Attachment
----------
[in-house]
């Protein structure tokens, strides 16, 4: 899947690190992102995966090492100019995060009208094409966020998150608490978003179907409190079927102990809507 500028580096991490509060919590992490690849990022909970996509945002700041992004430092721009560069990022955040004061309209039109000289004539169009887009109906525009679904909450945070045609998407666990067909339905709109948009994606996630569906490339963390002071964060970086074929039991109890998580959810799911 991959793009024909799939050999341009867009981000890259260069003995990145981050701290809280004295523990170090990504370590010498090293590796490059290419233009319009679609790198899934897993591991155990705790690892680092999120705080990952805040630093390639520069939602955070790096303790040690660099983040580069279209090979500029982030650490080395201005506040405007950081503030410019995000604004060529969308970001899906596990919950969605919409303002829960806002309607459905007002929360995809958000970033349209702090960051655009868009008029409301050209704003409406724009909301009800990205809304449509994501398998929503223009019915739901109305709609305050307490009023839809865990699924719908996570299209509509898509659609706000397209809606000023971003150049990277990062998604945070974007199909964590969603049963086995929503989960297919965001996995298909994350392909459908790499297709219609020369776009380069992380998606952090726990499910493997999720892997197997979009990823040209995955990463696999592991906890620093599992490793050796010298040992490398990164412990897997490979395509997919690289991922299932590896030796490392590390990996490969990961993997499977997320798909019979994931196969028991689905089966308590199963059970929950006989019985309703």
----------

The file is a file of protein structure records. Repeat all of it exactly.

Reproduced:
[in-house]
């Protein structure tokens, strides 16, 4: 899947690190992102995966090492100019995060009208094409966020998150608490978003179907409190079927102990809507 500028580096991490509060919590992490690849990022909970996509945002700041992004430092721009560069990022955040004061309209039109000289004539169009887009109906525009679904909450945070045609998407666990067909339905709109948009994606996630569906490339963390002071964060970086074929039991109890998580959810799911 991959793009024909799939050999341009867009981000890259260069003995990145981050701290809280004295523990170090990504370590010498090293590796490059290419233009319009679609790198899934897993591991155990705790690892680092999120705080990952805040630093390639520069939602955070790096303790040690660099983040580069279209090979500029982030650490080395201005506040405007950081503030410019995000604004060529969308970001899906596990919950969605919409303002829960806002309607459905007002929360995809958000970033349209702090960051655009868009008029409301050209704003409406724009909301009800990205809304449509994501398998929503223009019915739901109305709609305050307490009023839809865990699924719908996570299209509509898509659609706000397209809606000023971003150049990277990062998604945070974007199909964590969603049963086995929503989960297919965001996995298909994350392909459908790499297709219609020369776009380069992380998606952090726990499910493997999720892997197997979009990823040209995955990463696999592991906890620093599992490793050796010298040992490398990164412990897997490979395509997919690289991922299932590896030796490392590390990996490969990961993997499977997320798909019979994931196969028991689905089966308590199963059970929950006989019985309703």